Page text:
Moldavite is a transparent to translucent olive to bottle green tektite, first found in 1787 at the Moldau River in Czechoslovakia. In general, tektites are natural glasses which are thought to have been created by melting of silica sand or rock by meteoric impact. A popular idea is that the melted material then was flung into the air and cooled into glass as it landed over the area of the impact site. It has also been suggested that they may be of extra-terrestrial origin and that they melted into their glassy state due to high temperatures generated during travel through the Earth’s atmosphere.
Iron is the coloring agent responsible for the green color which is diagnostic of Moldavite. Brown, black and yellow tektites are found in other locales. Typical inclusions are bubbles and swirls. The most common cuts that are seen are simple round or emerald facet cuts and occasionally small cabochons. The rough is often available in flattened disc-like or dish-like pieces with very rough edges, that seem to support the melt-splash formation hypothesis. Such pieces are sometimes carved into fanciful shapes and can be very lovely.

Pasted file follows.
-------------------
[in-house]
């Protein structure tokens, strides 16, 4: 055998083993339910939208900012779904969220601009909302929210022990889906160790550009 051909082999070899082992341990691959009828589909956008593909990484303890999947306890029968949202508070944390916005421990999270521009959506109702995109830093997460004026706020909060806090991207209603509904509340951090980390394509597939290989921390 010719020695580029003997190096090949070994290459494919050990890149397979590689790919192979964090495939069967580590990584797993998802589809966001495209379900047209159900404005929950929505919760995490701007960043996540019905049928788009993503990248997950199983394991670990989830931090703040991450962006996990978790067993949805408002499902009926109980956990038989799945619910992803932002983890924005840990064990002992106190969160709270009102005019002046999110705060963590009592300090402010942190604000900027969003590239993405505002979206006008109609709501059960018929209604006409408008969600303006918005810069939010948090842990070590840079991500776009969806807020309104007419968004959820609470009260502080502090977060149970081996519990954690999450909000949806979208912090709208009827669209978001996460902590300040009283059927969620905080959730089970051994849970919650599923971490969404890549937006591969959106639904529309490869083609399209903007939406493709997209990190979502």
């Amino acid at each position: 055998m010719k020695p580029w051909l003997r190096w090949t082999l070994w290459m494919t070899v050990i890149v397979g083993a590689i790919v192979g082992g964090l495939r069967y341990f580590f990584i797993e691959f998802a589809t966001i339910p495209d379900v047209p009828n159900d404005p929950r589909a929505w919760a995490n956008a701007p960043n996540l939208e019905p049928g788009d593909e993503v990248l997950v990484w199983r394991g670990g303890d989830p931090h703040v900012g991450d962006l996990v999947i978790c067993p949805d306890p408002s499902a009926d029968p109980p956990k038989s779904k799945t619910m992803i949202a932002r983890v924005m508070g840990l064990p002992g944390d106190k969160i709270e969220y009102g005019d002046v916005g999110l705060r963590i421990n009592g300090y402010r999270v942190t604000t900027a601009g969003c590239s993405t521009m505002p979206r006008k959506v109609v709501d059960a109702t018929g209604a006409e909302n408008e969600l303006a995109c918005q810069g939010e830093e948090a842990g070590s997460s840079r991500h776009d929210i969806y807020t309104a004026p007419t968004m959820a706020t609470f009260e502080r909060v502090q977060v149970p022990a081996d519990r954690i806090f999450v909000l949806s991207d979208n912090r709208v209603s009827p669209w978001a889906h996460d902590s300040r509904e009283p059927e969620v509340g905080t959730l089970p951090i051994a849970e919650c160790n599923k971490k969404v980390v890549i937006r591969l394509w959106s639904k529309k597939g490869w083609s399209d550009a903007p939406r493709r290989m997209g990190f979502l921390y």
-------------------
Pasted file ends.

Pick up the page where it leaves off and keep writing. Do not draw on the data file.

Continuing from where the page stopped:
There have been occasional reports of simulated Moldavite (man-made glass), but those pieces that I’ve seen are quite obvious, as they are the intense color of old “7UP” bottles rather than the much more muted green of the natural material. As all glasses are, Moldavite is rather fragile gemstone and should treated with care and restricted to use in jewelry that doesn’t receive hard wear.
Surely every person interested in gemstones should own one of these gifts from space.
Moldavite is cut primarily as a curiosity, and for collectors, although the recent interest in metaphysical properties of stones has substantially boosted its popularity and availability. Poorly cut and polished stones look very dull next to custom cut and polished specimens which are well worth their higher prices which are still quite modest as collector gems go.